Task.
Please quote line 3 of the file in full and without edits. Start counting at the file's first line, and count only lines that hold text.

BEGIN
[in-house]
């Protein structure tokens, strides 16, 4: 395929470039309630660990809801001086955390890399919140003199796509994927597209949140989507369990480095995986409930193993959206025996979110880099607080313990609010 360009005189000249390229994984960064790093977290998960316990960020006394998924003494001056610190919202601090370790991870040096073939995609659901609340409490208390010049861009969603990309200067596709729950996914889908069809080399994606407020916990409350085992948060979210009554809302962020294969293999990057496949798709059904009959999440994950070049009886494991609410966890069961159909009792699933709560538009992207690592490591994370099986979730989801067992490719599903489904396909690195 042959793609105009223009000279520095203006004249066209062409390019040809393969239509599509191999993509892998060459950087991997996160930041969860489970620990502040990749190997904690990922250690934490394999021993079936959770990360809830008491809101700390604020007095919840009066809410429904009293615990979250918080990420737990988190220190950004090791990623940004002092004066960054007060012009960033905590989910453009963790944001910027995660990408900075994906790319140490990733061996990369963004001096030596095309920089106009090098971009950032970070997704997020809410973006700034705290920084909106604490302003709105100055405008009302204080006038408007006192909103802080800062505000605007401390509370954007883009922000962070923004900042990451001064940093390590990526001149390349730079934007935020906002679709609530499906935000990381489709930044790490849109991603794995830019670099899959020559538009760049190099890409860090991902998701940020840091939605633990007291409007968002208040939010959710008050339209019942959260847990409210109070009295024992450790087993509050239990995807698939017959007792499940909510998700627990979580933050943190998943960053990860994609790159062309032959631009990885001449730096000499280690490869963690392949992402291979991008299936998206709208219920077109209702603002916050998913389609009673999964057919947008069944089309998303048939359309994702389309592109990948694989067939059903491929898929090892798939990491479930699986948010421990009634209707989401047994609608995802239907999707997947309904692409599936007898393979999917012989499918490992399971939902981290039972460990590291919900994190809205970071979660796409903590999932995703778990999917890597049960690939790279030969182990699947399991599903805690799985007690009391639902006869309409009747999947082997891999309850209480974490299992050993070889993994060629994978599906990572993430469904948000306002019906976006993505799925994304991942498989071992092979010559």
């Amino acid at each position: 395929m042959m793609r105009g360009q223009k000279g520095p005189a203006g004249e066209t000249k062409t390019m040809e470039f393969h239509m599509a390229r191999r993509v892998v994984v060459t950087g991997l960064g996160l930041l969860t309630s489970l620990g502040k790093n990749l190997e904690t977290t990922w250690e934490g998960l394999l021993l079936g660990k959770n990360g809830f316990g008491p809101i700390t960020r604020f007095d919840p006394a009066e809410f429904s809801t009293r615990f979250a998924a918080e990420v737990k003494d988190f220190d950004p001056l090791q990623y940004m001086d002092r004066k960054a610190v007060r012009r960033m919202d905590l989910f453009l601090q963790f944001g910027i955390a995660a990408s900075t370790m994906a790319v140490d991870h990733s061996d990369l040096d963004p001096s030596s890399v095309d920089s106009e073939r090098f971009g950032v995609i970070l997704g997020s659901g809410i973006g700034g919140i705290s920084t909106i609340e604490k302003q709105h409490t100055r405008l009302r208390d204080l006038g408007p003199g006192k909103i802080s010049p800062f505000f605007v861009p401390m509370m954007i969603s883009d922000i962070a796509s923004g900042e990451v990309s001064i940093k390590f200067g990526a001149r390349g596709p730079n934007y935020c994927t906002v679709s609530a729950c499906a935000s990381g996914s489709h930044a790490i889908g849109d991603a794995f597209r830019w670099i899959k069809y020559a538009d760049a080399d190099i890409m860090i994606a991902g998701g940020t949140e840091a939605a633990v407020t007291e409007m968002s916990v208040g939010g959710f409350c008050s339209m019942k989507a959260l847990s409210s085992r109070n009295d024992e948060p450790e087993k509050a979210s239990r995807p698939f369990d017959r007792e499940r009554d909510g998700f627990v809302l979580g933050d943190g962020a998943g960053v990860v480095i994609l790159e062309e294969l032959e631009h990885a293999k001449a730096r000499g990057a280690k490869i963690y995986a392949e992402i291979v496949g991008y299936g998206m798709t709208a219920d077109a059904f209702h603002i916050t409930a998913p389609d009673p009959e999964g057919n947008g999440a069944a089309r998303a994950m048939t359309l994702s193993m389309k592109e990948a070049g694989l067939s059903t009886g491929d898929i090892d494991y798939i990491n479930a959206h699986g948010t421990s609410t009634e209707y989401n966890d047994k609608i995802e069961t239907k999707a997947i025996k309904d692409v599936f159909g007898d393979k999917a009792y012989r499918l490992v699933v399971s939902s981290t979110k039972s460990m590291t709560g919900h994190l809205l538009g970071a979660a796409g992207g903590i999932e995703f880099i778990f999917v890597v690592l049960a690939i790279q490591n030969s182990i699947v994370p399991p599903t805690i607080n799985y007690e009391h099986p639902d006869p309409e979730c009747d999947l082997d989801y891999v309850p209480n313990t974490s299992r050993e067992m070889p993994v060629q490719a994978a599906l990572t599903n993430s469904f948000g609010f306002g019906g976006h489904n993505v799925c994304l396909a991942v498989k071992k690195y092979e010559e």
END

């Amino acid at each position: 395929m042959m793609r105009g360009q223009k000279g520095p005189a203006g004249e066209t000249k062409t390019m040809e470039f393969h239509m599509a390229r191999r993509v892998v994984v060459t950087g991997l960064g996160l930041l969860t309630s489970l620990g502040k790093n990749l190997e904690t977290t990922w250690e934490g998960l394999l021993l079936g660990k959770n990360g809830f316990g008491p809101i700390t960020r604020f007095d919840p006394a009066e809410f429904s809801t009293r615990f979250a998924a918080e990420v737990k003494d988190f220190d950004p001056l090791q990623y940004m001086d002092r004066k960054a610190v007060r012009r960033m919202d905590l989910f453009l601090q963790f944001g910027i955390a995660a990408s900075t370790m994906a790319v140490d991870h990733s061996d990369l040096d963004p001096s030596s890399v095309d920089s106009e073939r090098f971009g950032v995609i970070l997704g997020s659901g809410i973006g700034g919140i705290s920084t909106i609340e604490k302003q709105h409490t100055r405008l009302r208390d204080l006038g408007p003199g006192k909103i802080s010049p800062f505000f605007v861009p401390m509370m954007i969603s883009d922000i962070a796509s923004g900042e990451v990309s001064i940093k390590f200067g990526a001149r390349g596709p730079n934007y935020c994927t906002v679709s609530a729950c499906a935000s990381g996914s489709h930044a790490i889908g849109d991603a794995f597209r830019w670099i899959k069809y020559a538009d760049a080399d190099i890409m860090i994606a991902g998701g940020t949140e840091a939605a633990v407020t007291e409007m968002s916990v208040g939010g959710f409350c008050s339209m019942k989507a959260l847990s409210s085992r109070n009295d024992e948060p450790e087993k509050a979210s239990r995807p698939f369990d017959r007792e499940r009554d909510g998700f627990v809302l979580g933050d943190g962020a998943g960053v990860v480095i994609l790159e062309e294969l032959e631009h990885a293999k001449a730096r000499g990057a280690k490869i963690y995986a392949e992402i291979v496949g991008y299936g998206m798709t709208a219920d077109a059904f209702h603002i916050t409930a998913p389609d009673p009959e999964g057919n947008g999440a069944a089309r998303a994950m048939t359309l994702s193993m389309k592109e990948a070049g694989l067939s059903t009886g491929d898929i090892d494991y798939i990491n479930a959206h699986g948010t421990s609410t009634e209707y989401n966890d047994k609608i995802e069961t239907k999707a997947i025996k309904d692409v599936f159909g007898d393979k999917a009792y012989r499918l490992v699933v399971s939902s981290t979110k039972s460990m590291t709560g919900h994190l809205l538009g970071a979660a796409g992207g903590i999932e995703f880099i778990f999917v890597v690592l049960a690939i790279q490591n030969s182990i699947v994370p399991p599903t805690i607080n799985y007690e009391h099986p639902d006869p309409e979730c009747d999947l082997d989801y891999v309850p209480n313990t974490s299992r050993e067992m070889p993994v060629q490719a994978a599906l990572t599903n993430s469904f948000g609010f306002g019906g976006h489904n993505v799925c994304l396909a991942v498989k071992k690195y092979e010559e």